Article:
Robert Rosenkranz made a fortune in insurance and investing, and when he began to give money away his first interest was in efforts to improve public policy and governance. He supported the Federalist Society and Manhattan Institute. He funded Rosenkranz Hall to house Yale University’s political science department and international relations program.
But Rosenkranz mourned the disappearance of respectful, meaty, intelligent public debate, seemingly squeezed out by the rise of personal, partisan, and emotional political wrangling on Internet and media outlets. Then during a trip to London in 2005 he took in a high-quality Oxford-style debate organized by a new group called Intelligence Squared. He purchased the rights for an American version of Intelligence Squared, hired a former Nightline producer to orchestrate, and debuted the first debates before live New York City audiences in 2006. Rosenkranz immersed himself in the process—choosing many of the topics, suggesting sparring partners on opposite sides of important public questions, and delivering opening remarks that framed the issues being argued over.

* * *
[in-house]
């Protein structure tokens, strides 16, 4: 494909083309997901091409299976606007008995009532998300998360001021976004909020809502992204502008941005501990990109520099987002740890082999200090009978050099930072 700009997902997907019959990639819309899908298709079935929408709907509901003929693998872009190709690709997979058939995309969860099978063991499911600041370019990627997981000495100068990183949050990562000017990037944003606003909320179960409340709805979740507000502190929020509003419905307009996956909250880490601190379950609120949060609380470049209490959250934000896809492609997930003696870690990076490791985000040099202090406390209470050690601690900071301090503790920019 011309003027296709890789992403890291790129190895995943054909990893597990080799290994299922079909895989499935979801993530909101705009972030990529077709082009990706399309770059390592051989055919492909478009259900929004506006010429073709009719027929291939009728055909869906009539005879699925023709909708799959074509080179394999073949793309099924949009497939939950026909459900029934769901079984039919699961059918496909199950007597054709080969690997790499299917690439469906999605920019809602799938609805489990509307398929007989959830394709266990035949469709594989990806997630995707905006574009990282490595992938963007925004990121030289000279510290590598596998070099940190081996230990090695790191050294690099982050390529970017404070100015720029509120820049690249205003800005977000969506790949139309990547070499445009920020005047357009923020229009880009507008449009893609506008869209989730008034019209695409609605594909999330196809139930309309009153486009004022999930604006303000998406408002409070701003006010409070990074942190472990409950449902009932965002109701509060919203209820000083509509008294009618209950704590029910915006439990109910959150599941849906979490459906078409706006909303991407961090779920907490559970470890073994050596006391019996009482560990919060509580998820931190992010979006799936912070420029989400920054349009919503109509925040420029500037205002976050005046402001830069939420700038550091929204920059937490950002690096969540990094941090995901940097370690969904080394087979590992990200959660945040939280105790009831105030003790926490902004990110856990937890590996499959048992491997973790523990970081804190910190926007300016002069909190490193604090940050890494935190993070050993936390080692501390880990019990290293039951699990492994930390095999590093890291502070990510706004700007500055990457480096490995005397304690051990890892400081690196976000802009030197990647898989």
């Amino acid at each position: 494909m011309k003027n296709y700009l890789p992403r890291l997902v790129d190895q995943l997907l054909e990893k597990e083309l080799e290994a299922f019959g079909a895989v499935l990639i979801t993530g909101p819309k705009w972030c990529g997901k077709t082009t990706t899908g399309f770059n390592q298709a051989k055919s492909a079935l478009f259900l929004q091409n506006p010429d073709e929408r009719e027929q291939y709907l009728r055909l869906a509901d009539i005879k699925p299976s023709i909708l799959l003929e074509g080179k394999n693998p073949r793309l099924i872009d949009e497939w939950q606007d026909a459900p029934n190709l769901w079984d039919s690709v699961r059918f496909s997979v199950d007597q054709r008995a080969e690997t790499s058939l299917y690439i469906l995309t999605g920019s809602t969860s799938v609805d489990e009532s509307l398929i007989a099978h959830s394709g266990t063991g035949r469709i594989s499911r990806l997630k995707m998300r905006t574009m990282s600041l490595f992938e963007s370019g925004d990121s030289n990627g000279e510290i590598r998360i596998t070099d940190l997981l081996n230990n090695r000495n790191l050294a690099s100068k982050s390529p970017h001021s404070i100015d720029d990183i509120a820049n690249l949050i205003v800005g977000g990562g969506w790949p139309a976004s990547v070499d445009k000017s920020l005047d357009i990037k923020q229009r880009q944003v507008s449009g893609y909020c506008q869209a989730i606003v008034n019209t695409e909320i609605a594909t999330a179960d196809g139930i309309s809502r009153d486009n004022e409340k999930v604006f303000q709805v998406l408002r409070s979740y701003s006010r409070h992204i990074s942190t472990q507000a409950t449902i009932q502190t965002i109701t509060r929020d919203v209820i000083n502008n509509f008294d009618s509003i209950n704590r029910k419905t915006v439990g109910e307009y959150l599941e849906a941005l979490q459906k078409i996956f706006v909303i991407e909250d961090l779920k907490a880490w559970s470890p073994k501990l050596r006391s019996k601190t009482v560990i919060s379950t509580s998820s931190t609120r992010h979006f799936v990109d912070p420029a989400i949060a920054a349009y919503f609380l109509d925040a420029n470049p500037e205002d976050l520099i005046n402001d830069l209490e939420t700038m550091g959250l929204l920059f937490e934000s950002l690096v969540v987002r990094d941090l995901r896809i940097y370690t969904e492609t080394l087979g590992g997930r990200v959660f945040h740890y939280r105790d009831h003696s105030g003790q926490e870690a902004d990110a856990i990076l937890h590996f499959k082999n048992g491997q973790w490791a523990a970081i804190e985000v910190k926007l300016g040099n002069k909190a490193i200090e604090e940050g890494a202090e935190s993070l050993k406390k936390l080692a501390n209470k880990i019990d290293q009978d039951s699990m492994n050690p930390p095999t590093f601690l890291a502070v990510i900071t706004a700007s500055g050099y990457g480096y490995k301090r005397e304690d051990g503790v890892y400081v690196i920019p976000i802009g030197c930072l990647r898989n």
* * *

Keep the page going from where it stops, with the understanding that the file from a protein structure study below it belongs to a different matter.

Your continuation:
The Intelligence Squared U.S. debates quickly became popular, both as live events and as media and Internet phenomena—most of them are aired over NPR, streamed and posted as videos on the Web, and offered as podcasts. Not only the audience but also website visitors are given a chance to vote their own position on the debate topic, both before it takes place and right after. The statistical change in opinion as a result of the back-and-forth on stage is used to judge who won the argument.
As of 2015 there had been about 120 jousts, on hot topics in public policy like “Too many kids go to college,” “A booming China spells trouble for America,” “Global warming is not a crisis,” and “FDA caution is hazardous to our health.” Many constructive and enjoyable discussions, along with several awards for best public-affairs programming, have resulted from the mix of top-flight thinkers and lively controversialists arguing within a fair and scrupulously structured discussion format. Rosenkranz remains a central funder of the effort, but other philanthropists like Paul Singer and Gerry Ohrstrom, plus foundations like Rupe, Sackler, and Bradley, have also provided grants to keep the smart arguments flowing.
- Rosenkranz profiled in Philanthropy magazine, philanthropyroundtable.org/topic/excellence_in_philanthropy/resolved
- Origins of Intelligence Squared, philanthropyroundtable.org/topic/excellence_in_philanthropy/intelligence_squared